As will hereinafter be seen, the windings of motor 10 are connected in a wye-array. More particularly, the first phase winding of motor 10 is split into equal sections 31-1 and 31-2. Similarly, the second phase winding of motor 10 is split into equal sections 32-1 and 32-2, and the third phase winding of motor 10 is split into equal sections 33-1 and 33-2. The circuit from the center 25 of the wye to main contacts 13 is a series path extending from terminal 26 at wye center 25, winding section 31-1, terminals 27, 28, overload relay heater 35-1, winding section 31-2, terminal 29 and lead 41. The path from wye center 25 to main contacts 14 consists of terminal 36 connected directly to wye center 25, overload relay heater 35-2, winding section 32-1, terminals 37, 38, winding section 32-2, terminal 39, and lead 42. The path from wye center 25 to main contacts 15 consists of terminal 46 connected directly to wye center 25, winding section 33-1, terminals 47, 48, overload relay heater 35-3, winding section 33-2, terminal 49, and lead 43. In a manner well known to the art, overload relay heaters 35-1, 35-2 and 35-3 are associated with the respective overload relay contacts 17-1, 17-2 and 17-3, for operation of the latter to open circuit condition upon the occurence of predetermined over currents.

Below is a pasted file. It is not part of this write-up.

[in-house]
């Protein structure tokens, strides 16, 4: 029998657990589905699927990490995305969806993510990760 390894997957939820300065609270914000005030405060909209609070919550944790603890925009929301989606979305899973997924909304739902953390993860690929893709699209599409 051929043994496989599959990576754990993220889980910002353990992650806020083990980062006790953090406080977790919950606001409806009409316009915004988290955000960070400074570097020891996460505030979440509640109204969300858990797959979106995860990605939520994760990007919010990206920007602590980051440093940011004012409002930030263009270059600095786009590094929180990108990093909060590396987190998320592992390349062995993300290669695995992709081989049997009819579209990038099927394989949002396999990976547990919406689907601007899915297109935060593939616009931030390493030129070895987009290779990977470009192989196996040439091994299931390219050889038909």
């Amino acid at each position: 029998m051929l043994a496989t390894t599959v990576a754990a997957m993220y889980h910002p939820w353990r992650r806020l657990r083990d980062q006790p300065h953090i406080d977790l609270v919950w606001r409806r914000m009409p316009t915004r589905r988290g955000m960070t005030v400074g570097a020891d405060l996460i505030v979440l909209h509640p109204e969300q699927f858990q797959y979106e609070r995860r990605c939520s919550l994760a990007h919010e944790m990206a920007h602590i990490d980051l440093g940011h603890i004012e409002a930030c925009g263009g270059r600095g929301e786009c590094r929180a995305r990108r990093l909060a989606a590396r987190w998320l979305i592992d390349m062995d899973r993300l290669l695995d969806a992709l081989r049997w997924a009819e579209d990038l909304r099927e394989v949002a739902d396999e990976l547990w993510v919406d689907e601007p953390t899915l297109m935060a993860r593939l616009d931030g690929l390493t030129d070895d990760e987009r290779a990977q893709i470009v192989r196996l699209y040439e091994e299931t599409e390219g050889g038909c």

Thermostatic switches 18-1 and 18-2 are embedded in or in close proximity to the respective winding sections 31-1 and 32-2 so as to be responsive to the temperatures of these winding sections. Thermostat switches 18-1 and 18-2 are of the type which utilizes a concave bimetallic disc to obtain snap action opening and closing of the switch contacts. Thermostatic switches 18-1 and 18-2 are automatic resetting devices, in that, when the temperature thereof falls below a predetermined level they will close automatically. Similarly, the overload relays which include heaters 35-1, 35-2 and 35-3 are of the automatic resetting type similar to that described in U.S. Pat. No. 3,562,688, issued Feb. 9, 1971 to F. W. Kussy, et al for Quick Trip Overload Relay Heaters.